Friday, August 22, 2008

Florida Report on E-Government and Libraries

Link to August 22 post, "E-Government at Florida Libraries: More Support, Coordination Needed".

Amelia Gibson and Drs. John Carlo Bertot and Charles R. McClure, with other Information Institute staff at Florida State University, recently completed a study, Florida Public Libraries and E–Government: Services, Issues, and Recommendations, which suggests that libraries have become more than simply access points to government information and forms but places where residents seek program assistance.

The challenge for libraries, as we've seen it at Middleton, is providing the staff time for those people who require extensive assistance -- and whose first response is likely to be "I know nothing about computers". I don't think our best long-term response is "you'll need to have a friend or family member help you out". But with most libraries, whose staffs are already stretched thin just managing busy public access computer operations, it's sometimes the best worst option we can offer. Many libraries now offer one-on-one instruction, in addition to computer classes (which have their own limits in addressing personal needs), but neither is going to help the person expecting to leave the library satisfied.

The report recommends that libraries reach a statewide consensus on how best to provide e-government services and resources; service levels could vary by library size, numbers of public access computers available. It suggests that libraries within the state form a consortium to maintain e-government resources and exchange best practices. It recommends that libraries and state agencies should collaborate on the design and implementation of e-government services and resources, which could lead to better support for librarians needing assistance.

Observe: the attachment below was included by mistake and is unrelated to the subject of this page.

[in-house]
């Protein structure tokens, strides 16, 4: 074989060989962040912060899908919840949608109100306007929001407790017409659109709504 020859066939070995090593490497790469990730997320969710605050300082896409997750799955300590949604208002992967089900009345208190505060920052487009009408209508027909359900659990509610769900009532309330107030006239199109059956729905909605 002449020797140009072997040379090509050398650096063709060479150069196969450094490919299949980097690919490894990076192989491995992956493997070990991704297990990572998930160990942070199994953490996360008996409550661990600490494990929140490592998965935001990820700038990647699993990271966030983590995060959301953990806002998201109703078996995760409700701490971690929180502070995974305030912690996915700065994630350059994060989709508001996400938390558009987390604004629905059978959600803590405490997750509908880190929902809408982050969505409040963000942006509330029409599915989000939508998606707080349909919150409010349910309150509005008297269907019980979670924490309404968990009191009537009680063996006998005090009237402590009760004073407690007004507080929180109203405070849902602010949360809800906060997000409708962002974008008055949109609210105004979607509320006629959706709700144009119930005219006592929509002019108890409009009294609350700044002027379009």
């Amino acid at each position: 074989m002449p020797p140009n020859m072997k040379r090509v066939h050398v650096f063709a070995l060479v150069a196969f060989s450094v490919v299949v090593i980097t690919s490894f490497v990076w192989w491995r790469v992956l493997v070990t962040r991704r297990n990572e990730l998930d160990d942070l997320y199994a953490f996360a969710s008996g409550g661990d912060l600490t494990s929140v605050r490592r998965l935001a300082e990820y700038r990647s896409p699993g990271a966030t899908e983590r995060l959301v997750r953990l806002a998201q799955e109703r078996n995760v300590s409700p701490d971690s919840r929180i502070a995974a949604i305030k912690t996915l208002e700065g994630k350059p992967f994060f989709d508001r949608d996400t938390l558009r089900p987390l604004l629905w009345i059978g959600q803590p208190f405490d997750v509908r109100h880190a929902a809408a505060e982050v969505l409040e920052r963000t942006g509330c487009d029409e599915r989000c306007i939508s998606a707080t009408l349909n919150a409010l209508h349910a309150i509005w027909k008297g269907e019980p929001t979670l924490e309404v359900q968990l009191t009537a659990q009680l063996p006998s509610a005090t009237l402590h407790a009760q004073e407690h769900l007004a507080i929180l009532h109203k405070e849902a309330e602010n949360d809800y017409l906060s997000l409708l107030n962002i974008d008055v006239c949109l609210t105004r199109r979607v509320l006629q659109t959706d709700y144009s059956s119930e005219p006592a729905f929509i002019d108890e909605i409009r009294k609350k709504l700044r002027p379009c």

It also recommends increased library staff training in e-government, with the help of local and state agencies. Finally, national, state and local governments should directly support libraries as providers of e-government services and resources. One possibility “is to implement an agency charge-back mechanism, similar to efforts in which government agencies routinely engage through outsourced services.”

The WLA Library Development & Legislation Committee has talked about this issue, particularly as it applies to libraries and state agencies. I think we have an opportunity to work with the Wisconsin Department of Workforce Development in the redesign of its jobs website (DWD stafff will be the first to admit it's seriously out of date) and the revamping of its job assistance resources.

What e-government discussions are taking place within other WLA units? In other state library organizations?

Related reading.
Addressing the need for staff training: "Florida E-Government: Does it turn librarians into inept social workers?" at LibraryLaw blog, May 22, 2007, post.

Collection Development Suggestion(s)

(Kudos on the cover design!)

A new edition of the Harry Harrison novel, first published in 1966, on which the 1973 movie Soylent Green is based.

Thursday, August 21, 2008

An Expensive Way to Build a Library

Link to August 21 The Smoking Gun post, "Book Her, Dan-O: Wisconsin woman, 20, arrested for two overdue library volumes".

Paging Led Zeppelin

As someone who uses his cell phone discriminately, I rather enjoyed this article's viewpoint.

Link to August 21 post, "Communication Breakdown: How Cell Phones Hurt Communities".

Billions of people across the world use cell phones. In some European countries, the number of cell phones in use is higher than the total number of people living there. Though cell phones can be wonderful, liberating tools of communication, freeing us from the confines of an office, and providing more leisure time, they often do the exact opposite. Cell phone use has blurred the boundaries between work and non-work time, increasing stress and tension within families and between friends. As Noelle Chesley, assistant professor of sociology at the University of Wisconsin at Milwaukee, explained in a report on CBS News, "The question of 'blurred boundaries' may become an irrelevant one for the next generation of workers, spouses, and parents because they cannot imagine life any other way." As Slate commented in his Adbusters essay, "It seems the more 'connected' we are, the more detached we become."

Belated Birthday Greetings to the CD

Link to August 19 MAXIMUMPC post, "CD Turns 26 and It Still Won't Die".

Another birthday for the CD has come and gone and yet the damn things just won’t die. On Aug. 17th, 1982, the Compact Disc was born into an age of rampant consumerism that was the 1980s. Big hair was in, big vinyl and the big snarls of tape from cassettes was out.